Although they lost their last game, the A’s just took two of three from the division rival Angels. They had lost three straight series before that, all against AL East opponents. Oakland won 12 of their first 16 games, but they’ve since dropped nine of their last 13 games. All the winning stopped as soon as they had to play teams other than the Mariners and Astros. Funny how that works. The Athletics are 16-13 with a +20 run differential, good for second place in the AL West.
Manager Doug Melvin’s squad is the highest scoring team in baseball, with a 5.59 runs per game average and 112 wRC+. Those are the best and third best marks in baseball, respectively. CF Coco Crisp (156 wRC+) is on the DL with a hamstring problem while CF Chris Young (81 wRC+) is day-to-day with a quad problem. He only plays against lefties anyway. SS Hiroki Nakajima and 2B Scott Sizemore are on the DL and have not played at all this year. You won’t see them this weekend.
With Crisp and Young out, OF Yoenis Cespedes (118 wRC+) will man center field. He just came off the DL himself after dealing some hand issues. SS Jed Lowrie (158 wRC+) and 1B Brandon Moss (142 wRC+) give Cespedes some support in the middle of the lineup while 3B Josh Donaldson (146 wRC+) and LF/DH Seth Smith (141 wRC+) help from further down in the order. The A’s also have an insanely productive catching platoon featuring lefty John Jaso (100 wRC+) and righty Derek Norris (121 wRC+). So jealous.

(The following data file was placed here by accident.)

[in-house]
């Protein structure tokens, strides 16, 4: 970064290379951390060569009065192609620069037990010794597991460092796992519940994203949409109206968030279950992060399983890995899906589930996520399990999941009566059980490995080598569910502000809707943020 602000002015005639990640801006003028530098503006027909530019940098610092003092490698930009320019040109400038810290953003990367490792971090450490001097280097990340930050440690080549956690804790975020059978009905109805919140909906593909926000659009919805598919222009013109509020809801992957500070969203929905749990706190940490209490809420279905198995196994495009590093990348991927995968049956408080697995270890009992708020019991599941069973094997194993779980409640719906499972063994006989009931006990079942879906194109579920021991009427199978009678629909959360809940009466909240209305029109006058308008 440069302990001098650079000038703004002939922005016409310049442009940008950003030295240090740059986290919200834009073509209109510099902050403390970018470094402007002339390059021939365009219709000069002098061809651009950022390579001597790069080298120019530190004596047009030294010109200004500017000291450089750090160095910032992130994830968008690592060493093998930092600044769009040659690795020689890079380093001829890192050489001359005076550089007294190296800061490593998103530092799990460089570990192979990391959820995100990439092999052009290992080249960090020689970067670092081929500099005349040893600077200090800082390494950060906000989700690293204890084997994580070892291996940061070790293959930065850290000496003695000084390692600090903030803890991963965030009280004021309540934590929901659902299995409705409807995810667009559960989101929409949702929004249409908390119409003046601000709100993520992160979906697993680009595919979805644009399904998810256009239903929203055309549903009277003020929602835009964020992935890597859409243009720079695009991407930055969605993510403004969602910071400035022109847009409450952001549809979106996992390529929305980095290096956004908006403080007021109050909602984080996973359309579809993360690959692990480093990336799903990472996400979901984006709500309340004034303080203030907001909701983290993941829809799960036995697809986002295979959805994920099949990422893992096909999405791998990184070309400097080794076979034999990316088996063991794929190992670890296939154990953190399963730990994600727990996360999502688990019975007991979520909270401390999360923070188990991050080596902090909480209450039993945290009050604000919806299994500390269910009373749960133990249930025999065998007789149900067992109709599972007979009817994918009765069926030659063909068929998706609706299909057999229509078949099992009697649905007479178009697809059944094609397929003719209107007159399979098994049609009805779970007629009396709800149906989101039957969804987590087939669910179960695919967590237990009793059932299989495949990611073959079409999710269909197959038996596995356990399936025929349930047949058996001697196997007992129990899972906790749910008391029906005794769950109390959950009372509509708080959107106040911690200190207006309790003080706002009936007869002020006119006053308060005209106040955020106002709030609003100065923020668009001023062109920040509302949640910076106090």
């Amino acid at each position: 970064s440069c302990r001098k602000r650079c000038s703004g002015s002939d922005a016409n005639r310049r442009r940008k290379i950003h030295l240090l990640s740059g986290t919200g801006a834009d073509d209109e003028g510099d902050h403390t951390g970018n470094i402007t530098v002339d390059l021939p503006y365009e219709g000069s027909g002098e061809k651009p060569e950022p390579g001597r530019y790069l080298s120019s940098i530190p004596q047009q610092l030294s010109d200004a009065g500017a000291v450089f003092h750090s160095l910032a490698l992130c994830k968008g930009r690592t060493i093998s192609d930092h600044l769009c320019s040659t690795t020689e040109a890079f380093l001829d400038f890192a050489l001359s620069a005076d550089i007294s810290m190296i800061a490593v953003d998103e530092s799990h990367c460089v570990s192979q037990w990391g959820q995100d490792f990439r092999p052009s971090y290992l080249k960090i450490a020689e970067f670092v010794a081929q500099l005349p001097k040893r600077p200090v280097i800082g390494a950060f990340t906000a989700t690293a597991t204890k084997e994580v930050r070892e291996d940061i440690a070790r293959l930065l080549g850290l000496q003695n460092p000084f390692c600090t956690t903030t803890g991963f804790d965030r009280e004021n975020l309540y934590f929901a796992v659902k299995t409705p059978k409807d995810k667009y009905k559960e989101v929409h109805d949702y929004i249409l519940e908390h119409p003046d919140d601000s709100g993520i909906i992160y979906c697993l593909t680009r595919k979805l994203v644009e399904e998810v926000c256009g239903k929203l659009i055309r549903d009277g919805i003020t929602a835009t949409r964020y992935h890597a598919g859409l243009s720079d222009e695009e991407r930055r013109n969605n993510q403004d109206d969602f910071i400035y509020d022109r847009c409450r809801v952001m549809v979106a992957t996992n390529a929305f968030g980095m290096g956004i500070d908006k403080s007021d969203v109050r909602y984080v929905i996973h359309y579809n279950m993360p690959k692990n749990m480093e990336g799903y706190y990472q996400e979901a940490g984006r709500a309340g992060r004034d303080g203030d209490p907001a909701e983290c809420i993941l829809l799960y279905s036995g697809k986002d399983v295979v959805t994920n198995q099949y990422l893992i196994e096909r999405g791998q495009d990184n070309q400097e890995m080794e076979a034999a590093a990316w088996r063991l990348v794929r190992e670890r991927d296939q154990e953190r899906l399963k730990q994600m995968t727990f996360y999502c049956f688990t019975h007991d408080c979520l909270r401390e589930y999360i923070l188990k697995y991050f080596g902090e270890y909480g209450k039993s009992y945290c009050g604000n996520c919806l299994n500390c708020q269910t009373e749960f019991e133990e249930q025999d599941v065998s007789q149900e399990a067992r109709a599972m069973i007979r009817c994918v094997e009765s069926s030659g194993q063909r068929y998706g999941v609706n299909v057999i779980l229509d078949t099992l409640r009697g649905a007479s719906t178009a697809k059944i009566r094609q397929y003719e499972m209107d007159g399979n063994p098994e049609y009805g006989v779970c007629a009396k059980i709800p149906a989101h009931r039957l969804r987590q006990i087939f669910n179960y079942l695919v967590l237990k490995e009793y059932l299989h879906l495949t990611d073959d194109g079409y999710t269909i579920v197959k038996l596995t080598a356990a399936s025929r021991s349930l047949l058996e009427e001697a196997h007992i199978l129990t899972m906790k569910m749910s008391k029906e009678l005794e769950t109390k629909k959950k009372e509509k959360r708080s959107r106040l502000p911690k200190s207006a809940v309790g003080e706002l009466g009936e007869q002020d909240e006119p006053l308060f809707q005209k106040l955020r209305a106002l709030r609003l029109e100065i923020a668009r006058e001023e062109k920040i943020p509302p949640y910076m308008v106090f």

RF Josh Reddick (45 wRC+) usually sits against lefties, but he’s been forced into the lineup everyday due to the Crisp and Young injuries. Right-handed hitting 1B Nate Freiman (70 wRC+) will get into the lineup against southpaws. IF Eric Sogard (73 wRC+) and UTIL Adam Rosales (120 wRC+ in limited time) join third C Luke Montz (98 wRC+) on the bench. Montz has just four plate appearances this year. The A’s lead the big leagues in stolen bases (25), though most of that is Crisp and Young. They’re middle of the pack with 28 homers. Oaktown can score some runs.
Starting Pitching Matchups
Friday: LHP CC Sabathia vs. RHP A.J. Griffin
Griffin, 25, had a nice half-season (3.06 ERA and 3.85 FIP) last year, but things haven’t gone as well early in his sophomore campaign (4.65 ERA and 4.70 FIP). He doesn’t miss many bats (6.68 K/9 and 17.4 K%) and is one of the most extreme fly ball pitchers in baseball (28.1% grounders), but he does limit walks (2.90 ERA and 7.6 BB%). That’s always a plus. Griffin throws four pitches but is basically a three-pitch pitcher. His upper-80s four-seam fastball sets up a low-80s changeup and a hilarious upper-60s curveball. Here, look at that thing. Griffin throws a mid-80s slider but very rarely, like once or twice a game. The Yankees saw him twice last year, pounding him once (four runs in 4.1 innings) and getting shut down the other time (two runs in six innings).
Saturday: RHP Phil Hughes vs. RHP Bartolo Colon